Information is critical for proper preparedness and radio plays a huge role in relaying information during a disaster. Not all Shortwave Radios are created equal. Purchasing the wrong one could mean that you’ve not only wasted your time and money but you could also be missing out on real-time information when you need it the most.
The term “shortwave” has become the common word to describe long distance broadcast communications between 2 and 30 MHz. (Remember that term “broadcast”). In the radio world, the span between 2 and 30 MHz is enormous. This span is divided up into smaller groups called “bands”. Broadcast radio stations are allowed to use certain frequencies in each band to send a ONE-WAY radio signal. Ham radio operators are licensed to use certain frequencies in these bands for TWO-WAY communication signals. These signals rely on “skip” to travel around the world. “Skip” is simply the bouncing or ricocheting of the radio waves off of the ionosphere that surrounds the earth. This is the reason that someone sitting in Michigan can hear stations from the Middle East, Asia or South America.
Getting back to the term “broadcast”, shortwave broadcast stations are very similar to AM/FM broadcast stations. They have news, sports and many types of talk shows. More often than not, the shows are taped and broadcast later. The last time I listened to broadcast shortwave there was even a latin woman repeating a very long series of numbers. I did some research on this and there is a possibility that this is some sort of code used by drug smugglers. This could be true but the one thing I can tell you for sure is that broadcast shortwave will have very limited use for information gathering during a disaster. You may be able to pick up some information after the fact but live news, in a language that you can understand, could be hard to find on broadcast shortwave.
On the other hand, Ham Radio operators use frequencies that can also travel long distances, just like broadcast shortwave. The term for these frequencies is HF or High Frequency. These frequencies are also divided into smaller groups called “bands”. Ham operators have a very effective network that comes alive during a disaster to relay critical information as needed. This information could be priceless during a large scale disaster.
There is one very big difference between broadcast shortwave and Ham HF: the ham operators commonly use “Sideband” (SSB) when they transmit by voice or they use “Continuous Wave” (CW) when they transmit with Morse Code. Not all Shortwave radios have the ability to monitor Ham Radio but most radios that do will also be able to receive the broadcast stations. Thankfully most manufacturers are very proud of the fact that they offer the Sideband and CW features on their radios so you will have no problem finding the correct models. Sideband is sometimes abbreviated as ‘SSB” or “USB/LSB”. The Upper Sideband (USB) is used generally used on ham frequencies above 7 MHz and the Lower Sideband (LSB) is used on ham frequencies below 7 MHz.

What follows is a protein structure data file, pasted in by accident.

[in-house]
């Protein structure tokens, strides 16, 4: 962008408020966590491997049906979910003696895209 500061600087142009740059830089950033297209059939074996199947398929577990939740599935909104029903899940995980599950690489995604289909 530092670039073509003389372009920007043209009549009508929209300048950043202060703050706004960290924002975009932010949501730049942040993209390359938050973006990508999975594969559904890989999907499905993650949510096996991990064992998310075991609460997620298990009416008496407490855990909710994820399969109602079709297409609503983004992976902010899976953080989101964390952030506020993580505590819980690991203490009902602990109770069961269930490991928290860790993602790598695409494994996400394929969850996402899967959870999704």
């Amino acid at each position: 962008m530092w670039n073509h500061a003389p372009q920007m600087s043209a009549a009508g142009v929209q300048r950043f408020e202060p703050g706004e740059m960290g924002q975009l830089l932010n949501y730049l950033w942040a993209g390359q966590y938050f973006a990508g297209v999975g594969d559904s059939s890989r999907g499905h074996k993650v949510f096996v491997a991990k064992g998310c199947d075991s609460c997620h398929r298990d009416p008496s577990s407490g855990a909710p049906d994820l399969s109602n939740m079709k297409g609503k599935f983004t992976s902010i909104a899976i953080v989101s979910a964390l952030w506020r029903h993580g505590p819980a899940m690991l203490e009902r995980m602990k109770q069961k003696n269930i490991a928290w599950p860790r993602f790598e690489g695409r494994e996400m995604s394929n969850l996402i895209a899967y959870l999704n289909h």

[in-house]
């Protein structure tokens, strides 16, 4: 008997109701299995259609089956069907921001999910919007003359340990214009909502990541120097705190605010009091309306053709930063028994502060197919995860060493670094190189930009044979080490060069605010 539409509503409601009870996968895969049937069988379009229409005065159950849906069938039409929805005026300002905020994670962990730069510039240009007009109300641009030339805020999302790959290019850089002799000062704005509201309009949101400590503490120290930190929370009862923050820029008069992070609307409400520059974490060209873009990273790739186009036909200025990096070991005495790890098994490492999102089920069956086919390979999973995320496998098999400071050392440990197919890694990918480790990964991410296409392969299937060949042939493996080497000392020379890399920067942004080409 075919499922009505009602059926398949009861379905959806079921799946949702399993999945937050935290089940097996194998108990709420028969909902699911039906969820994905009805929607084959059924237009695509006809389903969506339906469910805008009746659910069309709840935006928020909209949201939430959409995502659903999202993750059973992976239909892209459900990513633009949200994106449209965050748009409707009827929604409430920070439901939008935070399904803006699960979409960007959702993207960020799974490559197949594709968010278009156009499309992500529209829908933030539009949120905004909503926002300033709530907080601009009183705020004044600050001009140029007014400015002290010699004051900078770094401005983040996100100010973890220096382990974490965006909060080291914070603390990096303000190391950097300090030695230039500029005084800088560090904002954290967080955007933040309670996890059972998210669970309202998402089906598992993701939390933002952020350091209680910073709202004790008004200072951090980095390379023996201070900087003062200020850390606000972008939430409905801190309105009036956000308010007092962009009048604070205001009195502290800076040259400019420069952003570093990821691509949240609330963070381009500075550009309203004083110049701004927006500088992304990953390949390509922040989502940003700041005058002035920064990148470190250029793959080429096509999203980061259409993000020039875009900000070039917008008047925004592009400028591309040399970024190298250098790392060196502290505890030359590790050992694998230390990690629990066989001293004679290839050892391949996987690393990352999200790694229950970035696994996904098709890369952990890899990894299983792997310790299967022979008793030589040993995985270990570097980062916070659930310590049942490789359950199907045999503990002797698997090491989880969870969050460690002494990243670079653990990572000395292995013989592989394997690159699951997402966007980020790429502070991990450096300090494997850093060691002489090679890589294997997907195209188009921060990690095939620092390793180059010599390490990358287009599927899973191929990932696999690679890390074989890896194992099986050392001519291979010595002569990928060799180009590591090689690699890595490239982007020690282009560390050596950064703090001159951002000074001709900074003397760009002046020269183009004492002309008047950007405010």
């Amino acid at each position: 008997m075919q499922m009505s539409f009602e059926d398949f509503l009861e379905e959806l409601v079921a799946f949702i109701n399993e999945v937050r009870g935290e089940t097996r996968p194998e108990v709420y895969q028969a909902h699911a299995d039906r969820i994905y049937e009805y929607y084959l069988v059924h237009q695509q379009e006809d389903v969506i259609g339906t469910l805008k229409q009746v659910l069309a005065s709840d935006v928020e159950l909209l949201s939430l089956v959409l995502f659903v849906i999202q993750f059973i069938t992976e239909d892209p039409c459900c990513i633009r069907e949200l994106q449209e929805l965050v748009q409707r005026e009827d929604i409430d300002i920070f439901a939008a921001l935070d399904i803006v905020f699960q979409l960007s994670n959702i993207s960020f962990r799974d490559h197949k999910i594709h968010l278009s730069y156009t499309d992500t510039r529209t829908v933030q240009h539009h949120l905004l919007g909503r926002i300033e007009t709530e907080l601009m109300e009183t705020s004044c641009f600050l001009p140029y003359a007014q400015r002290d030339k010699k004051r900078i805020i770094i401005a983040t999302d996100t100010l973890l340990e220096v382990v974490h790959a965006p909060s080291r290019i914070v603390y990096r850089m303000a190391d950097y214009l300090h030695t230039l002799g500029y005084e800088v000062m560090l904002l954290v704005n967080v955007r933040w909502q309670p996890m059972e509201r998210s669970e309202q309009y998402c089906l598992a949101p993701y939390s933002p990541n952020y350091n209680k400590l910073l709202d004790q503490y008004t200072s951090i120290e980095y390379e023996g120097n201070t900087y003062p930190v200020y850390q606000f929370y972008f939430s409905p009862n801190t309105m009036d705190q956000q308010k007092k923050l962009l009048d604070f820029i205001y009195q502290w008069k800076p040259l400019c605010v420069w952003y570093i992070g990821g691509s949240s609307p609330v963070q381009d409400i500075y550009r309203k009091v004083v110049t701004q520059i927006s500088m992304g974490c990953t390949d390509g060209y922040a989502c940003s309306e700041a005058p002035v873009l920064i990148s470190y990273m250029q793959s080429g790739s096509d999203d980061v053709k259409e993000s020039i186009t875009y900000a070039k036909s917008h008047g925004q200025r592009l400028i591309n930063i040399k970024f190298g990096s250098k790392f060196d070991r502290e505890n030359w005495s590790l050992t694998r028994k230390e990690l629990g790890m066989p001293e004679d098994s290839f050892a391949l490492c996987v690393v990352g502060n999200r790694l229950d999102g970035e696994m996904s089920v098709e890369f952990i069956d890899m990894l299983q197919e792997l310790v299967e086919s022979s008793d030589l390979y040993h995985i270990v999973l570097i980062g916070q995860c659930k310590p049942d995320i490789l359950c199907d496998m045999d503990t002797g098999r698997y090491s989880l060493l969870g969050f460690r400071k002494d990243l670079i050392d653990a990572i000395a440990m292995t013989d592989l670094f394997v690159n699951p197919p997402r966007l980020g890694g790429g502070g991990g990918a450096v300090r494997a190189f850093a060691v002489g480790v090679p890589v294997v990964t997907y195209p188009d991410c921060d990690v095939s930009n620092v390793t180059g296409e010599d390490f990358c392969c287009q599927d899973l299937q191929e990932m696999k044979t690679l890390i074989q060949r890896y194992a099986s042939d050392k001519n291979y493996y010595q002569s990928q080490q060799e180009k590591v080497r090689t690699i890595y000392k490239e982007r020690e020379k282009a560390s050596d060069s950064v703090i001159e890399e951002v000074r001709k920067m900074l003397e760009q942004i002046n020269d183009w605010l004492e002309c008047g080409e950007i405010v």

Two other Shortwave Radio features that you should know about are External Antenna and Digital Tuning.
Having the ability to use an external antenna can come in handy for receiving frequencies that the stock antenna just won’t pick up reliably. Keep in mind that the radio manufacturers do an excellent job of providing an antenna that will do a good job overall but stock antennas are barely three feet long and an antenna used by the ham operators can be 60 feet or longer. An external antenna is usually just a simple long wire with the appropriate connector on it to fit the radio’s jack. Shortwave radios that accept external antennas will often come equipped with the optional long wire antenna.
Digital tuning is pretty much standard issue on today’s radios and allows you to quickly tune to an exact frequency via a touch pad instead of the older style thumbwheel tuners.
Here is a link to a nice comparison chart showing which radios have these features: Portable Shortwave Comparison Chart
FWIW, I use a Kaito 1102 radio with excellent results, it’s the radio shown in the photo above. I can also recommend all of the Grundig radios with SSB.
9/2/15: While updating the older posts on this blog I noticed that Kaito shortwaves are now marketed as Tecsun. Amazon seems to still have a couple models of TecSun receivers that are SSB capable. Here’s one of the better deals:
And if you want to turn your computer into a scanner receiver to pick up the local emergency radio traffic, this package is one of the best deals around.: